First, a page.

Tom Lawrence: I wish we were creating the news, no readers create the news, you know, it's, ultimately a journalist is only beholden to their readers, they are the, you know, they're effectively, to an extent, a gatekeeper for their readers. And for companies, if you're-, I think the thing that companies often miss is that they often think that you have to, kind of, brute force your way into a readership. Now if you-, if you look at the readership of the publication, or perhaps the specific readership of that journalist at that publication, and you look at your own customers and your own ICP, your own ideal customer profile. Now if you're able to match up your own ICP, your customer profiles, with the readership that that journalist is writing for, there's a really good chance that journalist will be interested in knowing about you as a company, especially if you're a similar sized company to companies they've written about in the past. And so actually understanding what a journalist is going to write about, and making sure that you're pitching the right journalist, is very much to do with you as a company, and your understanding of your own market, and who you're going to sell into.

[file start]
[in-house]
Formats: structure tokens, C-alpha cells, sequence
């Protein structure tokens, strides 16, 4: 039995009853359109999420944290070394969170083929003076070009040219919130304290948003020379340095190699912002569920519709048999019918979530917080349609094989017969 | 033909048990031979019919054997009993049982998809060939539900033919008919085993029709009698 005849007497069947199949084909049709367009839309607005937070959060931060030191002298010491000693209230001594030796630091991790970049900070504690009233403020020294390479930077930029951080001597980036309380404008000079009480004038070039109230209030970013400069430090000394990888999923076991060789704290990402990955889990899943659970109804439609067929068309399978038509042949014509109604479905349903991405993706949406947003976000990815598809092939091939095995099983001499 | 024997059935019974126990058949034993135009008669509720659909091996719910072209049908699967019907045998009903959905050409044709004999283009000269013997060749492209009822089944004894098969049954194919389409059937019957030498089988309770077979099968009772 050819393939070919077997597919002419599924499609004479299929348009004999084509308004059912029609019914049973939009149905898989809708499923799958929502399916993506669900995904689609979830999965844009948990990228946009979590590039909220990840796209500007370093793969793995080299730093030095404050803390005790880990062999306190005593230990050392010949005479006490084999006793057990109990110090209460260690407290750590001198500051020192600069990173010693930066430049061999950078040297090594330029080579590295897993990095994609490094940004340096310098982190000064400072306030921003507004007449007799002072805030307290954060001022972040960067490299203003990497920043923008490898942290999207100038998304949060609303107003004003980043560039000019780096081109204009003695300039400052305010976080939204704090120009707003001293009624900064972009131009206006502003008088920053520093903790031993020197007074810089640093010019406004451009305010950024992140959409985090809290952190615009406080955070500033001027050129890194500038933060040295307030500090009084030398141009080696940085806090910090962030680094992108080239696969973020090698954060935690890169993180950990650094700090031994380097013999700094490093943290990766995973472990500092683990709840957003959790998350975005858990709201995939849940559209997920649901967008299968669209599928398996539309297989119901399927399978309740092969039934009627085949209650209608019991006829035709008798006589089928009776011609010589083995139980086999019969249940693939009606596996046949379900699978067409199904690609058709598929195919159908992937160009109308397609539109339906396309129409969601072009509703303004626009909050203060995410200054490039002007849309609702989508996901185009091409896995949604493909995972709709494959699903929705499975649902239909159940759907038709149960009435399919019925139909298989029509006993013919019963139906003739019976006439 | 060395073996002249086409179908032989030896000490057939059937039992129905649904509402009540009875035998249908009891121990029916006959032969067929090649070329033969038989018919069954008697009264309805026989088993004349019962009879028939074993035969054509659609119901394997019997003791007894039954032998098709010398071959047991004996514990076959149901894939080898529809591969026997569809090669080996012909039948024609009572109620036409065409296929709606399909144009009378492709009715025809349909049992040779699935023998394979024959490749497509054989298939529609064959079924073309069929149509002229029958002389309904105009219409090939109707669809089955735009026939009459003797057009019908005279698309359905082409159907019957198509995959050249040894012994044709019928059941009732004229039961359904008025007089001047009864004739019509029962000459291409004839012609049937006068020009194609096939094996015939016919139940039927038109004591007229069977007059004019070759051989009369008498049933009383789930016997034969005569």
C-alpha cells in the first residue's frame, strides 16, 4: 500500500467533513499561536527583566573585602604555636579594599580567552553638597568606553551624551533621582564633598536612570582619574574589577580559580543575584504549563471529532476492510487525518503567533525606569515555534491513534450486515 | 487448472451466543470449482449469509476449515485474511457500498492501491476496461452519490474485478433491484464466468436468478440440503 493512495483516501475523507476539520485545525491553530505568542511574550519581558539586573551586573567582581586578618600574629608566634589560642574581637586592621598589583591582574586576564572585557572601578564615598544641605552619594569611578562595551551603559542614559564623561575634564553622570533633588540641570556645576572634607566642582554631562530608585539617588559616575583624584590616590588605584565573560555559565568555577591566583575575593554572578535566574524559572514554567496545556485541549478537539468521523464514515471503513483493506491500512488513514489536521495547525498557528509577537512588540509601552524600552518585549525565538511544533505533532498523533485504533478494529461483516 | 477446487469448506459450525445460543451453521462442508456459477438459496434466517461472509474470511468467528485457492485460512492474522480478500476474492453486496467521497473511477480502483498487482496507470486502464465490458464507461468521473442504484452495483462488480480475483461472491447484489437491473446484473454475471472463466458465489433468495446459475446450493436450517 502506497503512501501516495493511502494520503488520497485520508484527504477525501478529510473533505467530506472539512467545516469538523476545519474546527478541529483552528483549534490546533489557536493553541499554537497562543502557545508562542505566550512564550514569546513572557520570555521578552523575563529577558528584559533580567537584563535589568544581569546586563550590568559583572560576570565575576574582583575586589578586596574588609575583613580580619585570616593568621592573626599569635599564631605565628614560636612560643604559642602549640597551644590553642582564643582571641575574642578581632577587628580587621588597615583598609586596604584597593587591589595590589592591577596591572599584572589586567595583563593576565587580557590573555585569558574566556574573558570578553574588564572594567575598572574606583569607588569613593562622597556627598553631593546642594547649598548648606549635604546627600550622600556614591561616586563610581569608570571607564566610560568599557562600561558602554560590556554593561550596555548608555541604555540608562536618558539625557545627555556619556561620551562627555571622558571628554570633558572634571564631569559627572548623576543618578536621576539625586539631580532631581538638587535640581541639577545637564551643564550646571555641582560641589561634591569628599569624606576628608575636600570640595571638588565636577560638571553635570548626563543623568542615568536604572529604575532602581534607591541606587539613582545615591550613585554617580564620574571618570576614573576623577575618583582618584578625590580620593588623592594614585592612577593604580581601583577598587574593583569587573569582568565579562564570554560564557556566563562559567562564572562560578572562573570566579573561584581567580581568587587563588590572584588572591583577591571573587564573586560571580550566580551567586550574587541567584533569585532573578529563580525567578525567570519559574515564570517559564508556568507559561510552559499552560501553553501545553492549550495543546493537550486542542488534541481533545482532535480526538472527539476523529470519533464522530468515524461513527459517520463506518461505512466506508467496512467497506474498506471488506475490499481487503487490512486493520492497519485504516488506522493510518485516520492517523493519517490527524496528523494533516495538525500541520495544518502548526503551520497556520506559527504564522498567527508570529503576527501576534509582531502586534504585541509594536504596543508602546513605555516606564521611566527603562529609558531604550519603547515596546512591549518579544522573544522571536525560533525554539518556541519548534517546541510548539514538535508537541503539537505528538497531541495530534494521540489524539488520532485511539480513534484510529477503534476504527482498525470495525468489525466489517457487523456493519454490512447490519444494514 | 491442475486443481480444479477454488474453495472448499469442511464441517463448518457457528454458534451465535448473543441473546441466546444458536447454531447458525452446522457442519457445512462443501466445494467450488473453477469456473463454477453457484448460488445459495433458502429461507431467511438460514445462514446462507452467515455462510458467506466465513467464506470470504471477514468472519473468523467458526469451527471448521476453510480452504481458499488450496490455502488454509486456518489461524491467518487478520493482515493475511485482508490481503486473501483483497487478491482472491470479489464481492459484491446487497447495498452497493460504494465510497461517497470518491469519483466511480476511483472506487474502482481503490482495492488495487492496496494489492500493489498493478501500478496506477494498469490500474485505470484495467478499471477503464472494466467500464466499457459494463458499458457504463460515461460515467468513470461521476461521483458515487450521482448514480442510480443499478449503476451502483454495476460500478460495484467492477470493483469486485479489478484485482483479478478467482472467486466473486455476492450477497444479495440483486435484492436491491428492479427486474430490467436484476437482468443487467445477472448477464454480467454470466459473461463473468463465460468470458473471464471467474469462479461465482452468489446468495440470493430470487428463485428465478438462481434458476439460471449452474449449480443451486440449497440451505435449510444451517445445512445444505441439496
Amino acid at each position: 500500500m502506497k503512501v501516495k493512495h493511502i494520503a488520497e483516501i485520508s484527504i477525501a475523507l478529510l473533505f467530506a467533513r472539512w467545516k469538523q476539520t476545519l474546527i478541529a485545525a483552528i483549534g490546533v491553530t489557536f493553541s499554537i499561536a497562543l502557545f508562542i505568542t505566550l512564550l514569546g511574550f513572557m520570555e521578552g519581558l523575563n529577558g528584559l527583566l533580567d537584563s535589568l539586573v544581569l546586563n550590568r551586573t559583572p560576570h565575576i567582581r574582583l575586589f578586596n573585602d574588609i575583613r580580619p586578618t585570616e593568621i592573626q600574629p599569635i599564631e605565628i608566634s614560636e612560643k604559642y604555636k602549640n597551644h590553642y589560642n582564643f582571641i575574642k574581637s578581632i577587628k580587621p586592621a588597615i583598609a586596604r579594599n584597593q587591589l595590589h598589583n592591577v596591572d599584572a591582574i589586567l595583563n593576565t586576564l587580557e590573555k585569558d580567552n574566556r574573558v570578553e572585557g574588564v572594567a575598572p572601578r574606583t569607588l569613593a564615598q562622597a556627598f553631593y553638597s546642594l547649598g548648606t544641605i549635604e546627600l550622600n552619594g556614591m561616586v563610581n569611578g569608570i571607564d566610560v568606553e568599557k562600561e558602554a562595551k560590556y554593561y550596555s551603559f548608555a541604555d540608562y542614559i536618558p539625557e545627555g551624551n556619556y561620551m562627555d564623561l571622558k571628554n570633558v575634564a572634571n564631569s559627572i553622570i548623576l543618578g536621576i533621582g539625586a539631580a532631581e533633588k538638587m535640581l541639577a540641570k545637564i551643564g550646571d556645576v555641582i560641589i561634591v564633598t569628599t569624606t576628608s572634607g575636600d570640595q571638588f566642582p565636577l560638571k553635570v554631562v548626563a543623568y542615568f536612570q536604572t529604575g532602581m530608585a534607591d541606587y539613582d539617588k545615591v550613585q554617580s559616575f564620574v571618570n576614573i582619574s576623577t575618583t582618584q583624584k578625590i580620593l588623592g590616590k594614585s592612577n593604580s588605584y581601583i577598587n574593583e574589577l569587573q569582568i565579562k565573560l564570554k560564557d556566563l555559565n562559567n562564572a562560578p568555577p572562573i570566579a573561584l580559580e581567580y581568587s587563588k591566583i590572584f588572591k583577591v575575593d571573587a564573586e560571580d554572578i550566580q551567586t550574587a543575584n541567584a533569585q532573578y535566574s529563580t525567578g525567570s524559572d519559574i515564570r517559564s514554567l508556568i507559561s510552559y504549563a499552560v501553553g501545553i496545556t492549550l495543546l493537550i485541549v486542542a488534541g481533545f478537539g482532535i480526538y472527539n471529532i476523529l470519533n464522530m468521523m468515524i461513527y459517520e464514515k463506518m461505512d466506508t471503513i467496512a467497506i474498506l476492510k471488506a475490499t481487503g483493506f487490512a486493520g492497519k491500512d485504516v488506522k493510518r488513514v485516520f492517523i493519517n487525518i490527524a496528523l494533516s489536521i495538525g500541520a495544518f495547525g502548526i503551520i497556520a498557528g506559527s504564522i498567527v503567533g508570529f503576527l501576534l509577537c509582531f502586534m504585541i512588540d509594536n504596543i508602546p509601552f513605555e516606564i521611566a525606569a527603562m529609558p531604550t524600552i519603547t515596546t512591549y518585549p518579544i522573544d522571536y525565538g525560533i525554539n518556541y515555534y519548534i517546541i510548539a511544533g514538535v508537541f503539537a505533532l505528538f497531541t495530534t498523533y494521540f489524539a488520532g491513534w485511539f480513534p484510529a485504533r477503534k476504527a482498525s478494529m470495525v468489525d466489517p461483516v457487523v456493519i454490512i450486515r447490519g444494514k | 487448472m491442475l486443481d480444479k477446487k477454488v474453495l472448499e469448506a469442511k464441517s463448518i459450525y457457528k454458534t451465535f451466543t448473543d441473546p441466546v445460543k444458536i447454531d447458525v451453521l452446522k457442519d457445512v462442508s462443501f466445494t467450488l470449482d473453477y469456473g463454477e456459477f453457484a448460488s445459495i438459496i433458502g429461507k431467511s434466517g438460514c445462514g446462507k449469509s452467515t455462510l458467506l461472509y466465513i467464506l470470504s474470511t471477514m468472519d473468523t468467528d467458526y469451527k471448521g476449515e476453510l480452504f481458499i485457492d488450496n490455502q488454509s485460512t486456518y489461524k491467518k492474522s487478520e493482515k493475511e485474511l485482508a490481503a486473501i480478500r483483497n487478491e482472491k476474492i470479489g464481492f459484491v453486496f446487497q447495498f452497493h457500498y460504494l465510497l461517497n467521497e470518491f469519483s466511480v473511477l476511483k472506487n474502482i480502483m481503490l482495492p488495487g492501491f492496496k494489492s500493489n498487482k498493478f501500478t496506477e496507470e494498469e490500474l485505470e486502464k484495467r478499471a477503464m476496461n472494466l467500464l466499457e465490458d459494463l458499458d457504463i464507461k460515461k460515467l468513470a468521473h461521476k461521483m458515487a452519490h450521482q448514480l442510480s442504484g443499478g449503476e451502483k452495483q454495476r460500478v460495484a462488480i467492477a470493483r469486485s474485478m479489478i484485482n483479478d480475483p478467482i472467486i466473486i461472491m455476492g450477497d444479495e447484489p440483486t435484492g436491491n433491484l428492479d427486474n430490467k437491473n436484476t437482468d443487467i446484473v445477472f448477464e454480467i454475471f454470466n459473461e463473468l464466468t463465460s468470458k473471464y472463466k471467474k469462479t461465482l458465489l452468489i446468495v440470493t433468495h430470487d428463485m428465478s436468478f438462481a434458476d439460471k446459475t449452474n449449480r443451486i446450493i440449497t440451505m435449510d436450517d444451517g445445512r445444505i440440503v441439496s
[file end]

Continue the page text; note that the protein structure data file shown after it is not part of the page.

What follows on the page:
Charles Brecque: That's really interesting, I guess one, one thing that I often hear from, whether it's journalists, or PR agencies, when sharing feedbacks of startups about what they need to do to grab their attention, one thing they, they, they tend to say is that the news needs to be, or the content needs to be newsworthy. Which I find, unless you're a, a, a rocket ship going at a million miles per hour, or something bad is happening at your startup, it is really difficult I find to create their news. So based on what you've just described of locating the, the ICP, the readership, and then matching the journalists-, well identifying the journalists using, for example, a platform like MVPR, are they still looking for news? Or how do you, sort of, create news which isn't necessarily newsworthy from the generic point of view, but maybe is for their journalist writing for that audience?